Continuing the theme of customizability, Framework also sells swappable keyboard covers and screen bezels, and the fully-recyclable box also comes with a small Torx driver to open up the laptop and swap out the memory, storage, or even the entire mainboard. Like the look of this Chromebook, but wish it came with a more powerful 13th-gen Intel Core i7 CPU and 32GB of DDR5 RAM instead? You can make that a reality. I can’t stress this enough: that’s cool as hell.

  • Design: 5 / 5

Framework Laptop Chromebook Edition review: Performance

  • Intel Core i5-1240P is a solid CPU
  • Doesn’t get as noisy as its Windows counterpart
  • Chrome OS is still limited in some areas

Here's how the Framework Laptop Chromebook Edition performed in our suite of benchmark tests:

TechRadar Battery Life Test: 9 hours and 2 minutes
Chromium Github Octane Benchmark: 81,533
Browserbench Jetstream Benchmark: 238.96
Kraken Benchmark: 470ms
WebGL Aquarium (30,000 fish): 42 fps 

If those specs up above were for a $999 Windows laptop, I’d be a tad concerned. But Chrome OS has always been able to do more with less compared to Microsoft’s nigh-omnipresent operating system, able to run smoothly on far less powerful hardware than what’s on offer here.

So that Core i5-1240P processor and 8GB of RAM found in my review model is more than enough: Chrome OS runs buttery-smooth here, with no slowdown whatsoever through my entire testing process. Opening a ton of Chrome tabs? No problem. Running games from the Google Play Store? You’ve got it.

In fact, the graphical performance on offer here is impressive. Sure, you won’t be playing all of the best PC games here, but WebGL performance was strong, and when I downloaded some Play Store games to give the integrated Iris Xe graphics more of a workout, I got an impressively steady framerate north of 30fps. I’ve said it before, and I’ll say it again: iGPUs are the future of gaming. Who needs a graphics card, right?

General CPU performance is also fairly strong, providing speedy operating in just about every area and giving solid results across the rest of our benchmark suite. The Framework Laptop Chromebook Edition also runs very cool and quiet; in our review of the original Framework Laptop, we critiqued the noisy fans, but they rarely kicked in here - only while downloading Genshin Impact’s massive update pack and after running a hardware stress test for several minutes.

One of the best things about the Framework Chromebook is still the fact that if you’re ever even remotely dissatisfied with the performance, you can just go ahead and upgrade it!

A simple bump up to 16GB of RAM (if you happen to be running more memory-intensive software) will only cost you $30, while an SSD upgrade to a healthy terabyte of storage will run you $99. As someone who got his start in tech journalism by building custom computers, I have to say that Framework’s pricing is pretty damn reasonable.

Of course, this is a Chrome OS system, so you’ll want to be mindful if you’re switching over from Windows or MacOS. While it’s lighter on system requirements and offers better child safety and data security features, it’s also limited in terms of which apps it can run. If you’re aiming to use a specific piece of software that isn’t on the Play Store (or otherwise downloadable for Chrome OS), consider yourself warned.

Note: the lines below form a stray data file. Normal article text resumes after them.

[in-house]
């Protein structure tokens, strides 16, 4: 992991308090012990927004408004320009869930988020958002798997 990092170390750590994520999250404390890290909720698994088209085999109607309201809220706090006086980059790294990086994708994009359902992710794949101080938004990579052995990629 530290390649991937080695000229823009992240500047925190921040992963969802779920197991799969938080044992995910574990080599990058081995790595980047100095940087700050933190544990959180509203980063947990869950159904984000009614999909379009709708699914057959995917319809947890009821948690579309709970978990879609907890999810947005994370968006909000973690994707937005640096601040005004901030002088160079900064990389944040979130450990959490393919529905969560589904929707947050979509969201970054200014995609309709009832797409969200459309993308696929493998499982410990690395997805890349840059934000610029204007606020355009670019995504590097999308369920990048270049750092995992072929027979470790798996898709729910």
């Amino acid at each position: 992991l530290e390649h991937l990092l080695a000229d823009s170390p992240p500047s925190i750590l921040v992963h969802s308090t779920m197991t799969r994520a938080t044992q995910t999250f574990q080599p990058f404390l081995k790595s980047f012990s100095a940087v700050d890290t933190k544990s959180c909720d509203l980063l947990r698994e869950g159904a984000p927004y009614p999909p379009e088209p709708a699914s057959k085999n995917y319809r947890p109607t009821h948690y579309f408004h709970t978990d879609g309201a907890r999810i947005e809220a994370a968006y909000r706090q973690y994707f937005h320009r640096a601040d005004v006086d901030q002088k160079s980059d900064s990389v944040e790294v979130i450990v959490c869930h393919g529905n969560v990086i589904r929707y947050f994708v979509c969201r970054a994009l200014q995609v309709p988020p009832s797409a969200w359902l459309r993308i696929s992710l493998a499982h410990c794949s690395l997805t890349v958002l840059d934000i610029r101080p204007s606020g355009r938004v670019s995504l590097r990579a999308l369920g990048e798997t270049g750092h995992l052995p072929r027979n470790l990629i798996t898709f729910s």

• Performance: 4.5 / 5

The Framework Laptop Chromebook Edition photographed on a wooden desk.

(Image credit: Future)

Framework Laptop Chromebook Edition review: Battery life

  • Decent all-day battery life
  • Doesn’t quite measure up given the price
  • Does charge fast, however

Our default Chromebook battery test, which sees us looping a 720p video at 50% brightness and letting the battery run down to empty from a full charge, turned up a respectable but not amazing nine hours of runtime. It also charges fast via USB-C, and you can change which side the charge port is thanks to the slottable expansion cards.

If you’re using the Framework Chromebook for more demanding work, it’ll be less; if you opt to turn on the battery-saver mode and lower the brightness, it’ll be more. Framework has previously noted that there’s a known bug with the battery involving certain expansion cards (including the HDMI output, which I was using during my testing process) so it’s possible that with some future firmware updates, the longevity could be improved.

It’s worth noting here that 50% brightness on this particular Chromebook is actually a fair bit brighter than many cheaper options. Nonetheless, this is still a very middle-of-the-road score. Nine hours of battery life is good and should see you through a full day of work, but we’ve seen plenty of Chromebooks that surpass it - most recently the similarly eco-friendly Acer Chromebook Vero 514, which managed a solid 10+ hours. 

  • Battery life: 4 / 5

Should you buy the Framework Laptop Chromebook Edition?

Swipe to scroll horizontally
Framework Laptop Chromebook Edition
PriceIt's expensive for a Chromebook, but it's not the most expensive one out there - and you're getting a very unique laptop for that price.4 / 5